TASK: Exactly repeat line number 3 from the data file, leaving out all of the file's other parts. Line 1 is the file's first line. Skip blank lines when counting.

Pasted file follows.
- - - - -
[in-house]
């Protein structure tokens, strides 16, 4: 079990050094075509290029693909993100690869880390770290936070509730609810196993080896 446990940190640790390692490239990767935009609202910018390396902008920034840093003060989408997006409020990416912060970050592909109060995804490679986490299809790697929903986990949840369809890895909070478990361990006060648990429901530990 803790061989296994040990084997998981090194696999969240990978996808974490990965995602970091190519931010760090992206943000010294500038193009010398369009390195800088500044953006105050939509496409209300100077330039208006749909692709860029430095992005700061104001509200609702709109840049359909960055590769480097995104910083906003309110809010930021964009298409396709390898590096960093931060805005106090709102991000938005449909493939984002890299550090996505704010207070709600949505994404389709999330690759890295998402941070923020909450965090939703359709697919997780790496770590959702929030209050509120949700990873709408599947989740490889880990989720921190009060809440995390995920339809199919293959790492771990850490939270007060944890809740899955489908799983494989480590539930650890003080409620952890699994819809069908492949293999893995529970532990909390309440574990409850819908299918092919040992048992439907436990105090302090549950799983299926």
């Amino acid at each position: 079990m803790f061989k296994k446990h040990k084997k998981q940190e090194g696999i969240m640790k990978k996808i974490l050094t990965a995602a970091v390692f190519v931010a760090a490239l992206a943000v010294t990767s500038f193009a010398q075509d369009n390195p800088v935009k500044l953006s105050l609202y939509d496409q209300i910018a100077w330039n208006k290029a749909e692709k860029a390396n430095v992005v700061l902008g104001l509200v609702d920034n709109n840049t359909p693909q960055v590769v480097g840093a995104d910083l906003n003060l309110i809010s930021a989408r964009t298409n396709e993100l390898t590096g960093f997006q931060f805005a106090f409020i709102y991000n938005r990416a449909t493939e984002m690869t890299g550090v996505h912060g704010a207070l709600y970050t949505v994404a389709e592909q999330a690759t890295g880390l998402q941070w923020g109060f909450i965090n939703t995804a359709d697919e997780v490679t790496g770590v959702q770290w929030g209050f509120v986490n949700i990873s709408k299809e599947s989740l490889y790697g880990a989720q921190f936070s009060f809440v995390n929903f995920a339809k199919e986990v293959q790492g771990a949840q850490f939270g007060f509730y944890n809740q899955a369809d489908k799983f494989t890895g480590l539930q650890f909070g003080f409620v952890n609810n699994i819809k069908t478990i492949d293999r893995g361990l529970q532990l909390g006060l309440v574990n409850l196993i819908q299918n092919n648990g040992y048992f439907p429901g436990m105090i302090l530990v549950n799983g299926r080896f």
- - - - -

């Amino acid at each position: 079990m803790f061989k296994k446990h040990k084997k998981q940190e090194g696999i969240m640790k990978k996808i974490l050094t990965a995602a970091v390692f190519v931010a760090a490239l992206a943000v010294t990767s500038f193009a010398q075509d369009n390195p800088v935009k500044l953006s105050l609202y939509d496409q209300i910018a100077w330039n208006k290029a749909e692709k860029a390396n430095v992005v700061l902008g104001l509200v609702d920034n709109n840049t359909p693909q960055v590769v480097g840093a995104d910083l906003n003060l309110i809010s930021a989408r964009t298409n396709e993100l390898t590096g960093f997006q931060f805005a106090f409020i709102y991000n938005r990416a449909t493939e984002m690869t890299g550090v996505h912060g704010a207070l709600y970050t949505v994404a389709e592909q999330a690759t890295g880390l998402q941070w923020g109060f909450i965090n939703t995804a359709d697919e997780v490679t790496g770590v959702q770290w929030g209050f509120v986490n949700i990873s709408k299809e599947s989740l490889y790697g880990a989720q921190f936070s009060f809440v995390n929903f995920a339809k199919e986990v293959q790492g771990a949840q850490f939270g007060f509730y944890n809740q899955a369809d489908k799983f494989t890895g480590l539930q650890f909070g003080f409620v952890n609810n699994i819809k069908t478990i492949d293999r893995g361990l529970q532990l909390g006060l309440v574990n409850l196993i819908q299918n092919n648990g040992y048992f439907p429901g436990m105090i302090l530990v549950n799983g299926r080896f």